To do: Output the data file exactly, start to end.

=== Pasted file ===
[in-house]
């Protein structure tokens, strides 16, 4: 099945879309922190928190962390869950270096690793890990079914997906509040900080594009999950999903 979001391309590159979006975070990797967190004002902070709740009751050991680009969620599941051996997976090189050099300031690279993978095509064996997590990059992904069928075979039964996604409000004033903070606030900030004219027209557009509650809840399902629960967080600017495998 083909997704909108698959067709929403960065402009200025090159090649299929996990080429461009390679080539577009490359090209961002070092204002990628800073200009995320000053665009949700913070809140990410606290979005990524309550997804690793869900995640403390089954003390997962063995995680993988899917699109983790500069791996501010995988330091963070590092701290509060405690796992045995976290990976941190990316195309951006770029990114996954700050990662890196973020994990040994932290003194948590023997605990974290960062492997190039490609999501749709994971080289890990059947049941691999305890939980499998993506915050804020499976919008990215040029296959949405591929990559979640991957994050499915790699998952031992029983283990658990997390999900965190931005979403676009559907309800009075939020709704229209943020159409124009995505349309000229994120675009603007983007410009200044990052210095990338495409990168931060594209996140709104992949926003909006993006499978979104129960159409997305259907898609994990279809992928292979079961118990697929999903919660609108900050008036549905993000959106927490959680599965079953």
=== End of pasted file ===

[in-house]
């Protein structure tokens, strides 16, 4: 099945879309922190928190962390869950270096690793890990079914997906509040900080594009999950999903 979001391309590159979006975070990797967190004002902070709740009751050991680009969620599941051996997976090189050099300031690279993978095509064996997590990059992904069928075979039964996604409000004033903070606030900030004219027209557009509650809840399902629960967080600017495998 083909997704909108698959067709929403960065402009200025090159090649299929996990080429461009390679080539577009490359090209961002070092204002990628800073200009995320000053665009949700913070809140990410606290979005990524309550997804690793869900995640403390089954003390997962063995995680993988899917699109983790500069791996501010995988330091963070590092701290509060405690796992045995976290990976941190990316195309951006770029990114996954700050990662890196973020994990040994932290003194948590023997605990974290960062492997190039490609999501749709994971080289890990059947049941691999305890939980499998993506915050804020499976919008990215040029296959949405591929990559979640991957994050499915790699998952031992029983283990658990997390999900965190931005979403676009559907309800009075939020709704229209943020159409124009995505349309000229994120675009603007983007410009200044990052210095990338495409990168931060594209996140709104992949926003909006993006499978979104129960159409997305259907898609994990279809992928292979079961118990697929999903919660609108900050008036549905993000959106927490959680599965079953």